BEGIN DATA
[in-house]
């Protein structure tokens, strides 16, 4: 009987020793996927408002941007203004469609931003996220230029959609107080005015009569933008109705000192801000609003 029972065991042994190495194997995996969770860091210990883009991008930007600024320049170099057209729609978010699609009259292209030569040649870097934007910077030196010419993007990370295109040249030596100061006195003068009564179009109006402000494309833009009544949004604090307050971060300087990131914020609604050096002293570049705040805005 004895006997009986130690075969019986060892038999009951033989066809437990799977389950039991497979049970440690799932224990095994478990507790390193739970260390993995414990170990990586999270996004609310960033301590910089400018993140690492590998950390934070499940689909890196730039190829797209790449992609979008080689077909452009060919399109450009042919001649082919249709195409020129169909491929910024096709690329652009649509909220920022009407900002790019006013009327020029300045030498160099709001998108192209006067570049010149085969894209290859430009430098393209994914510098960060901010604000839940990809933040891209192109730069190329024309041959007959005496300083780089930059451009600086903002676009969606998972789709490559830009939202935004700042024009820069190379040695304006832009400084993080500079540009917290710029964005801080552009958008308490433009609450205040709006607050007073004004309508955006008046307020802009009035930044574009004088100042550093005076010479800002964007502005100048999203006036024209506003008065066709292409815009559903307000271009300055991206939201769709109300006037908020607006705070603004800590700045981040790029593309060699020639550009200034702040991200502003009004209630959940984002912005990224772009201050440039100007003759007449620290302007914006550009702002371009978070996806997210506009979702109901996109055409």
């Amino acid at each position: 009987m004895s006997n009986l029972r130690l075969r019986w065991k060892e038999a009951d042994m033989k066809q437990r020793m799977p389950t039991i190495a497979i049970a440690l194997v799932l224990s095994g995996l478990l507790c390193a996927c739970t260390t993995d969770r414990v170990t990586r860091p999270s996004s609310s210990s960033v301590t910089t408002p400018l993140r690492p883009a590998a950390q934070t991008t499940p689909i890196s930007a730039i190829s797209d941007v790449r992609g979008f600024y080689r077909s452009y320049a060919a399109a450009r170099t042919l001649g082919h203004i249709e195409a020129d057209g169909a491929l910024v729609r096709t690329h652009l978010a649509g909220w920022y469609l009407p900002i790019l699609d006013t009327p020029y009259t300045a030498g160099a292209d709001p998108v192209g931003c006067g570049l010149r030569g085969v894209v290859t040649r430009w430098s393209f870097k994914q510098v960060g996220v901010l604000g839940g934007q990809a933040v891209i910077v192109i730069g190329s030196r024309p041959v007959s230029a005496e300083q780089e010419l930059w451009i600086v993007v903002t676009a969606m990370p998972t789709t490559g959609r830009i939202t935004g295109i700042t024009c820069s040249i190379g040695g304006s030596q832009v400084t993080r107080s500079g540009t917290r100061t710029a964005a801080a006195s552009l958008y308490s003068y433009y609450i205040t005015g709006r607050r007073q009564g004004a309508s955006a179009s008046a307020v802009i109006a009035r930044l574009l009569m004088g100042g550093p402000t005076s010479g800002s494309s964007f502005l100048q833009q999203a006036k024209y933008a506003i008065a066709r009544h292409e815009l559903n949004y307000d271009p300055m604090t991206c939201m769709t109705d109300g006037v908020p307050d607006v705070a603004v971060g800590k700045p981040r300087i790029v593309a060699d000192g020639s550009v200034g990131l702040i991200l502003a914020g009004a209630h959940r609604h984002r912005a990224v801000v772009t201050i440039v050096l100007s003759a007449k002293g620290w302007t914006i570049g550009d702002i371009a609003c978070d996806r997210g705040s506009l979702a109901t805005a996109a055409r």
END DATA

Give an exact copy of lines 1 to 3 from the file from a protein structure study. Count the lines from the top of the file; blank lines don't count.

[in-house]
């Protein structure tokens, strides 16, 4: 009987020793996927408002941007203004469609931003996220230029959609107080005015009569933008109705000192801000609003 029972065991042994190495194997995996969770860091210990883009991008930007600024320049170099057209729609978010699609009259292209030569040649870097934007910077030196010419993007990370295109040249030596100061006195003068009564179009109006402000494309833009009544949004604090307050971060300087990131914020609604050096002293570049705040805005 004895006997009986130690075969019986060892038999009951033989066809437990799977389950039991497979049970440690799932224990095994478990507790390193739970260390993995414990170990990586999270996004609310960033301590910089400018993140690492590998950390934070499940689909890196730039190829797209790449992609979008080689077909452009060919399109450009042919001649082919249709195409020129169909491929910024096709690329652009649509909220920022009407900002790019006013009327020029300045030498160099709001998108192209006067570049010149085969894209290859430009430098393209994914510098960060901010604000839940990809933040891209192109730069190329024309041959007959005496300083780089930059451009600086903002676009969606998972789709490559830009939202935004700042024009820069190379040695304006832009400084993080500079540009917290710029964005801080552009958008308490433009609450205040709006607050007073004004309508955006008046307020802009009035930044574009004088100042550093005076010479800002964007502005100048999203006036024209506003008065066709292409815009559903307000271009300055991206939201769709109300006037908020607006705070603004800590700045981040790029593309060699020639550009200034702040991200502003009004209630959940984002912005990224772009201050440039100007003759007449620290302007914006550009702002371009978070996806997210506009979702109901996109055409």
């Amino acid at each position: 009987m004895s006997n009986l029972r130690l075969r019986w065991k060892e038999a009951d042994m033989k066809q437990r020793m799977p389950t039991i190495a497979i049970a440690l194997v799932l224990s095994g995996l478990l507790c390193a996927c739970t260390t993995d969770r414990v170990t990586r860091p999270s996004s609310s210990s960033v301590t910089t408002p400018l993140r690492p883009a590998a950390q934070t991008t499940p689909i890196s930007a730039i190829s797209d941007v790449r992609g979008f600024y080689r077909s452009y320049a060919a399109a450009r170099t042919l001649g082919h203004i249709e195409a020129d057209g169909a491929l910024v729609r096709t690329h652009l978010a649509g909220w920022y469609l009407p900002i790019l699609d006013t009327p020029y009259t300045a030498g160099a292209d709001p998108v192209g931003c006067g570049l010149r030569g085969v894209v290859t040649r430009w430098s393209f870097k994914q510098v960060g996220v901010l604000g839940g934007q990809a933040v891209i910077v192109i730069g190329s030196r024309p041959v007959s230029a005496e300083q780089e010419l930059w451009i600086v993007v903002t676009a969606m990370p998972t789709t490559g959609r830009i939202t935004g295109i700042t024009c820069s040249i190379g040695g304006s030596q832009v400084t993080r107080s500079g540009t917290r100061t710029a964005a801080a006195s552009l958008y308490s003068y433009y609450i205040t005015g709006r607050r007073q009564g004004a309508s955006a179009s008046a307020v802009i109006a009035r930044l574009l009569m004088g100042g550093p402000t005076s010479g800002s494309s964007f502005l100048q833009q999203a006036k024209y933008a506003i008065a066709r009544h292409e815009l559903n949004y307000d271009p300055m604090t991206c939201m769709t109705d109300g006037v908020p307050d607006v705070a603004v971060g800590k700045p981040r300087i790029v593309a060699d000192g020639s550009v200034g990131l702040i991200l502003a914020g009004a209630h959940r609604h984002r912005a990224v801000v772009t201050i440039v050096l100007s003759a007449k002293g620290w302007t914006i570049g550009d702002i371009a609003c978070d996806r997210g705040s506009l979702a109901t805005a996109a055409r």